The U.S. House of Representatives passed a $985 billion federal appropriations package containing four separate spending bills, including a defense bill that would fund national security efforts at $17 billion below the White House’s requested amount. The “minibus” was passed by a vote of 225-203, with seven Democrats and all Republicans voting against the bill.
The House’s defense legislation supports a $733 billion topline for national security, matching the level the administration was originally projecting for FY20 before the White House bolstered its request to $750 billion. A separate defense authorization bill from the House Armed Services Committee also supports a $733 national security topline.
The topline national security figure includes the Department of Defense, nuclear defense programs in the Department of Energy, and other defense-related activities outside of the DoD. The Pentagon’s portion of the budget amounts to $713.2 billion, comprising $645.1 billion in base funding and $68.1 billion for Overseas Contingency Operations.
The legislation will face resistance from the White House and Senate, both of which favor a $750 billion national security budget. Furthermore, the Budget Control Act currently limits FY20 national security spending to $576 billion, meaning the defense spending bill cannot be enacted in its current form regardless of the level of support from across the aisle. The White House attempted to bypass this cap by funneling nearly $100 billion into the Overseas Contingency Operations account, which is not subject to spending limits. The House bill moved that loophole funding back into the base budget.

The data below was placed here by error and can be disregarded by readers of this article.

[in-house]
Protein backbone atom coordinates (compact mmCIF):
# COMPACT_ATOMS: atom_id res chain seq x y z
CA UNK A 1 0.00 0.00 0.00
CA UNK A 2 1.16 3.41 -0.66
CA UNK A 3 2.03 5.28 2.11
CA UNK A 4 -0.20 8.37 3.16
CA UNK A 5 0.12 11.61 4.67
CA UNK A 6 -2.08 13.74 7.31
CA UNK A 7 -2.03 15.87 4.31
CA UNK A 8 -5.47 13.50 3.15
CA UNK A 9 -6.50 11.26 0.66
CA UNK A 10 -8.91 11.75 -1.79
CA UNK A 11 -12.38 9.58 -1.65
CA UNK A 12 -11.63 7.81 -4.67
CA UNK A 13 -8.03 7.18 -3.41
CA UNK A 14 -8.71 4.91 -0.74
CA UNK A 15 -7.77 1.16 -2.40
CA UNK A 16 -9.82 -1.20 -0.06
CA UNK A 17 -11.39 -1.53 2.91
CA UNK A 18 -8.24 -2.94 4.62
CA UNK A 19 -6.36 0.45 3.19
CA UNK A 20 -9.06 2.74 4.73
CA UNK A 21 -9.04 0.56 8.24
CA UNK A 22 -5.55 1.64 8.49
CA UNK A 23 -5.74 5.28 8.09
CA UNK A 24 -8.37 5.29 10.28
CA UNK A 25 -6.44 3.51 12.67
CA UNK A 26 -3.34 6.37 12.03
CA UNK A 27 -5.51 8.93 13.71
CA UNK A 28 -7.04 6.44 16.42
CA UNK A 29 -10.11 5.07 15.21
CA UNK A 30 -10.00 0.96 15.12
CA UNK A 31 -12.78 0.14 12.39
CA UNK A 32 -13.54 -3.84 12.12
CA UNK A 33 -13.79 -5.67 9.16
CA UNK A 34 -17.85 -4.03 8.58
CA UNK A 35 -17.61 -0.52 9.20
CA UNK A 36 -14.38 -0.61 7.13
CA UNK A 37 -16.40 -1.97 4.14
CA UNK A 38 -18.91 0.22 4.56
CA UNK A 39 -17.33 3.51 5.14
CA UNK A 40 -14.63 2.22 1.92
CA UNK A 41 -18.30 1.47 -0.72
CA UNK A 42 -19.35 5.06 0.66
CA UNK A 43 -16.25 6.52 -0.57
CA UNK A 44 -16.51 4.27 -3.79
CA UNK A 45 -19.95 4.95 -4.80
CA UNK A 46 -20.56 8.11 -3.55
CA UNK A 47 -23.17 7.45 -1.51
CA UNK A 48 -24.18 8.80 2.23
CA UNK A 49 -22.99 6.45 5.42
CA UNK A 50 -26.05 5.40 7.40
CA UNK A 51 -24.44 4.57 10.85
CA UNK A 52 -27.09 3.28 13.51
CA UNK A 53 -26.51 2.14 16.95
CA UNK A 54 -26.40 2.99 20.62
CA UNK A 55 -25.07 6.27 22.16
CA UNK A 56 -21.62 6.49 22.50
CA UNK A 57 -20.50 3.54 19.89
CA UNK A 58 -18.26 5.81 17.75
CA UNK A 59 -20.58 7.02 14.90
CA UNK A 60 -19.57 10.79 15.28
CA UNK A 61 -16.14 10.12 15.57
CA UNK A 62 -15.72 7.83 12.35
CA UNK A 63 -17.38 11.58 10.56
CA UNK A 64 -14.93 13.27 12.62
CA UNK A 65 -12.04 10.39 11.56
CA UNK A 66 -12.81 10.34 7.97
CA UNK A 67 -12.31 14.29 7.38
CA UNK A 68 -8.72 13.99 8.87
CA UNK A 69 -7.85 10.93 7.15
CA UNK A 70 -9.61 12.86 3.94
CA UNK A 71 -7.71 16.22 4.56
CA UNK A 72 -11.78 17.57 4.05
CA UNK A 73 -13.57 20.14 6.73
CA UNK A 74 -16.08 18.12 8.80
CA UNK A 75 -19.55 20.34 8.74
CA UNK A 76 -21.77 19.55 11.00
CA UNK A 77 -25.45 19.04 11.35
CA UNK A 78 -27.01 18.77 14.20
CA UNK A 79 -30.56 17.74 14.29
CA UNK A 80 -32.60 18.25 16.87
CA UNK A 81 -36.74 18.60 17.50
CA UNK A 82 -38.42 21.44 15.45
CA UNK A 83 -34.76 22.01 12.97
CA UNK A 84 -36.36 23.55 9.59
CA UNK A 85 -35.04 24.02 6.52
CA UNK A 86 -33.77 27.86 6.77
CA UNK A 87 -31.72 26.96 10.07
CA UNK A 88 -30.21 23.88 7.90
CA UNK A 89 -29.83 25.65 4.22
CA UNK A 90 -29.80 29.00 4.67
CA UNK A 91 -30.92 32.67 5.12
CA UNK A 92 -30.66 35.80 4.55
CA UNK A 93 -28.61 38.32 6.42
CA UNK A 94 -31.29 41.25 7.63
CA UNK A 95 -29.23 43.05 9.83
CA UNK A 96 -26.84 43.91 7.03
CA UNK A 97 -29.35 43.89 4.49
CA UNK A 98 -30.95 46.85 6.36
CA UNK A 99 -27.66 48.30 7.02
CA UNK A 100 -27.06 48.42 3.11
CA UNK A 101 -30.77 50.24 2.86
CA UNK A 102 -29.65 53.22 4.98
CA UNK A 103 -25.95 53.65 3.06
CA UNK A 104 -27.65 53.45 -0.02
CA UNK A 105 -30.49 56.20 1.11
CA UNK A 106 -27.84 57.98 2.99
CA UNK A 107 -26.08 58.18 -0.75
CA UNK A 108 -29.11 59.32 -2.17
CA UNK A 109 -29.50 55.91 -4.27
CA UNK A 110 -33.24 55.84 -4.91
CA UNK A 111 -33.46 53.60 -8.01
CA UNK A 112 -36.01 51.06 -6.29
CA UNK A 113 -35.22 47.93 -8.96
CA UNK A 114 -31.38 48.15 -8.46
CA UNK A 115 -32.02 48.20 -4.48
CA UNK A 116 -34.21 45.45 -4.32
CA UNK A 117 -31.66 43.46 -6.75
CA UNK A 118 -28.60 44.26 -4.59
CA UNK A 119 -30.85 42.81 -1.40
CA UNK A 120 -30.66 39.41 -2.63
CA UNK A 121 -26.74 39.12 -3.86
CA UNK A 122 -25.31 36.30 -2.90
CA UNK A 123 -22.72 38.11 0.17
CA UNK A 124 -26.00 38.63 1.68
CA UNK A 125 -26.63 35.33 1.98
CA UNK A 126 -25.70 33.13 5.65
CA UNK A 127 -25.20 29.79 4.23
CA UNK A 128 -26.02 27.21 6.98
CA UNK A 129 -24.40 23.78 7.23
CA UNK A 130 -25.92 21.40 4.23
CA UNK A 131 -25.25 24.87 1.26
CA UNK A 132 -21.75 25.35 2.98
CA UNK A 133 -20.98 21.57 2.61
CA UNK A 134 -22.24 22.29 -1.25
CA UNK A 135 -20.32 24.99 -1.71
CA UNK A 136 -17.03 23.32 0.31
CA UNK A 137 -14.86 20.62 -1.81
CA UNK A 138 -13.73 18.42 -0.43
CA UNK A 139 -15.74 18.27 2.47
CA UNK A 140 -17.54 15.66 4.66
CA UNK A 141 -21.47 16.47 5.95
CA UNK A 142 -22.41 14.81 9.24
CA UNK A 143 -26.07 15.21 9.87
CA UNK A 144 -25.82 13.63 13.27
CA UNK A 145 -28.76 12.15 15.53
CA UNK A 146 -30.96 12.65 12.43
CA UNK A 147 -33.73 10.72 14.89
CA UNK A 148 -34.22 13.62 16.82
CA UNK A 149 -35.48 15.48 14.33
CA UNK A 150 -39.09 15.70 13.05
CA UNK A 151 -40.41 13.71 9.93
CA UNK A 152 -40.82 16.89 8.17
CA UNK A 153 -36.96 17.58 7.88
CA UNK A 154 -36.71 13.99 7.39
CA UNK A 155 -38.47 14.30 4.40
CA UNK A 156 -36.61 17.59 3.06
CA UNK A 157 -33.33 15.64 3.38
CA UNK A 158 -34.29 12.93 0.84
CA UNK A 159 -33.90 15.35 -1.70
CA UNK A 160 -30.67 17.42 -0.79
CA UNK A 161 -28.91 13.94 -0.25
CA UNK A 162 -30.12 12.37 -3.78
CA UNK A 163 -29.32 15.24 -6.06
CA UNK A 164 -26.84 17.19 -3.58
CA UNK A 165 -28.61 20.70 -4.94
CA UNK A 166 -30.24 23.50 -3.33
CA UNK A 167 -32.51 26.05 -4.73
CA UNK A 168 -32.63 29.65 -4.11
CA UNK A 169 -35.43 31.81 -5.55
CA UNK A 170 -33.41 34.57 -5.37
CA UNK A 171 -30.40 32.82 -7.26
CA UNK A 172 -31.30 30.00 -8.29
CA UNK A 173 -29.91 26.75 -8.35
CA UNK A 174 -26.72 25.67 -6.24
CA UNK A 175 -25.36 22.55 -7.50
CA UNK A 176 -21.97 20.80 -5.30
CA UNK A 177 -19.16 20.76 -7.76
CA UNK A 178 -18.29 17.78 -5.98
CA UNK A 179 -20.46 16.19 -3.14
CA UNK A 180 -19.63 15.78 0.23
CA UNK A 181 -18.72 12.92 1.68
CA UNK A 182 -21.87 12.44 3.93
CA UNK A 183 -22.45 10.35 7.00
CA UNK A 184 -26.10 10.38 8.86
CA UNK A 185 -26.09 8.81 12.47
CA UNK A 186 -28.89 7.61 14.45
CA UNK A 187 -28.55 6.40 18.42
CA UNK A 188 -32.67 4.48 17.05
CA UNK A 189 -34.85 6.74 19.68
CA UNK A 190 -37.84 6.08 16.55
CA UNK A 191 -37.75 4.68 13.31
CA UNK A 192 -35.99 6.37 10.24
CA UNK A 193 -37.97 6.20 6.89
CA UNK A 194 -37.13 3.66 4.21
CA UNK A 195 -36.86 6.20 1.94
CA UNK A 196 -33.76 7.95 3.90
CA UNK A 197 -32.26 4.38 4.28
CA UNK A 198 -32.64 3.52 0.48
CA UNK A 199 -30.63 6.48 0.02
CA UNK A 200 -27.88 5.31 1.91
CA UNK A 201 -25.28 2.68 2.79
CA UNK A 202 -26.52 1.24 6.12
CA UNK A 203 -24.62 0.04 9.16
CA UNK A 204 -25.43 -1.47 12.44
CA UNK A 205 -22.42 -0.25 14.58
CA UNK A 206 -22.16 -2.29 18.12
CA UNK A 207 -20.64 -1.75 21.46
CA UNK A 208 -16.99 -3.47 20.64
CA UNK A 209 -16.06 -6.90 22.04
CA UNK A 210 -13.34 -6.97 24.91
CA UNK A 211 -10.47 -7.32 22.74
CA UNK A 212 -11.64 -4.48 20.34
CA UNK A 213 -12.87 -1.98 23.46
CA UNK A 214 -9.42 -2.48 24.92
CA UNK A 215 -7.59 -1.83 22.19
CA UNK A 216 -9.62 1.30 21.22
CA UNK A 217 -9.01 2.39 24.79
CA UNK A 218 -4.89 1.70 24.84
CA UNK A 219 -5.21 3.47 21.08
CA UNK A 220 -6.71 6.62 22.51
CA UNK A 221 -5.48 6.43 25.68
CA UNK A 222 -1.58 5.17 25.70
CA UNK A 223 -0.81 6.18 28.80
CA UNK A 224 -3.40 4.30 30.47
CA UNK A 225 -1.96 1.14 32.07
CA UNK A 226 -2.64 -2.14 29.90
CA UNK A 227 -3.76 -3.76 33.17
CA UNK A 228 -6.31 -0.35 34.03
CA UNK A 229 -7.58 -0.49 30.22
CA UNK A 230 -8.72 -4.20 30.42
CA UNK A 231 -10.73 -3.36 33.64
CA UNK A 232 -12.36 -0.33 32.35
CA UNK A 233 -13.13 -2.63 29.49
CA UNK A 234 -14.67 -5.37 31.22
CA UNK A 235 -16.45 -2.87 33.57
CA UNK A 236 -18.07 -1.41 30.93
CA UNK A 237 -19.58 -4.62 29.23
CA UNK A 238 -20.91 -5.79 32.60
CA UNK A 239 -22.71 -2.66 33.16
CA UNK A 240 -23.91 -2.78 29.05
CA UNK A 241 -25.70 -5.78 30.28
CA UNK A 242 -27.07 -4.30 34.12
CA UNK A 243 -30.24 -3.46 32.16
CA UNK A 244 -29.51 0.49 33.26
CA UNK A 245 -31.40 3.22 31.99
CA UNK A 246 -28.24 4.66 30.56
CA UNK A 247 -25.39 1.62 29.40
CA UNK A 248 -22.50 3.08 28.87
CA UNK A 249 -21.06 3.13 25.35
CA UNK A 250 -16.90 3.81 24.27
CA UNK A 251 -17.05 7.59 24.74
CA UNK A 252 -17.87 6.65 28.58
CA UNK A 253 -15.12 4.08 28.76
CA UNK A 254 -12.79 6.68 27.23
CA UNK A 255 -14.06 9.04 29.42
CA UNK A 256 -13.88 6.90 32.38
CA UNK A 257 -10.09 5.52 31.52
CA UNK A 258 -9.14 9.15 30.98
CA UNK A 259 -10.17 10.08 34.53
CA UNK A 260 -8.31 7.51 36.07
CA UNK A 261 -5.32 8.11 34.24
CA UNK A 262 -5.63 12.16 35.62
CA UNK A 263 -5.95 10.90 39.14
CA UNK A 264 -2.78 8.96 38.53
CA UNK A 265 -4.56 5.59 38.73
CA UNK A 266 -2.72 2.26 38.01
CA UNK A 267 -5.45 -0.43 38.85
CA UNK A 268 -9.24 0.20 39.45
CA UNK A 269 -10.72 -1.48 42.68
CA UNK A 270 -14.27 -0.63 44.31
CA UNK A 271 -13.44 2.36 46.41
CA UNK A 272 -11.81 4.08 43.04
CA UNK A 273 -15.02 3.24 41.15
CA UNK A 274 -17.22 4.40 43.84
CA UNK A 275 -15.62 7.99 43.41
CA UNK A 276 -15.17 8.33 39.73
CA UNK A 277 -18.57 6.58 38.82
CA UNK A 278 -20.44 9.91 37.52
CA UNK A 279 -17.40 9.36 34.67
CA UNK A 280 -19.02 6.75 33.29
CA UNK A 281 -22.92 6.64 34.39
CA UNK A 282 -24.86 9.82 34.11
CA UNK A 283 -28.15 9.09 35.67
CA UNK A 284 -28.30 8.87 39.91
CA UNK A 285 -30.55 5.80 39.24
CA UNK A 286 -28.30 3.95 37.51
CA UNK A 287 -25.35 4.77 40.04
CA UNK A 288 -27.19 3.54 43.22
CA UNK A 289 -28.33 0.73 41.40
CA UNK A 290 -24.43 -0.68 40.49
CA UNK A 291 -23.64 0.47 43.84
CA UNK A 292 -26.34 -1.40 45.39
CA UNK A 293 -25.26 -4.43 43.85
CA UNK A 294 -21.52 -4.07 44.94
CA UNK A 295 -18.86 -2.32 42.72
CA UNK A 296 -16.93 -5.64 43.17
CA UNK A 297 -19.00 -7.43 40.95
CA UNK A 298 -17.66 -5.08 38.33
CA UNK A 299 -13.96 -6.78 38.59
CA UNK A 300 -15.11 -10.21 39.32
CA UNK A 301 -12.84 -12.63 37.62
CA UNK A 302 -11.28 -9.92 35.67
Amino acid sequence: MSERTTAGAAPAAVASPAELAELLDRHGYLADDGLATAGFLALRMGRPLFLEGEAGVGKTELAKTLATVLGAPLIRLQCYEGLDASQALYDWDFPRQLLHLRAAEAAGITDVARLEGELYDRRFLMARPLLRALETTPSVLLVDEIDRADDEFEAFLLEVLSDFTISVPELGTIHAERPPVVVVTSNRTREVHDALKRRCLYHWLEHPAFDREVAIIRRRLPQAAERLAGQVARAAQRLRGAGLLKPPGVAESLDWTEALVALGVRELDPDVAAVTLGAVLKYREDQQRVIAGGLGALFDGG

Lawmakers need to reach a broader agreement on BCA spending caps in order to enact a defense budget of this magnitude. The FY20 fiscal year begins on October 1, leaving a few short months for negotiations to take place if Congress wishes to pass a budget on time. Notably, lawmakers have passed only one on-time defense budget in the past ten years (the FY19 appropriations bill), so it is possible negotiations could stretch well beyond the start of the 2020 fiscal year.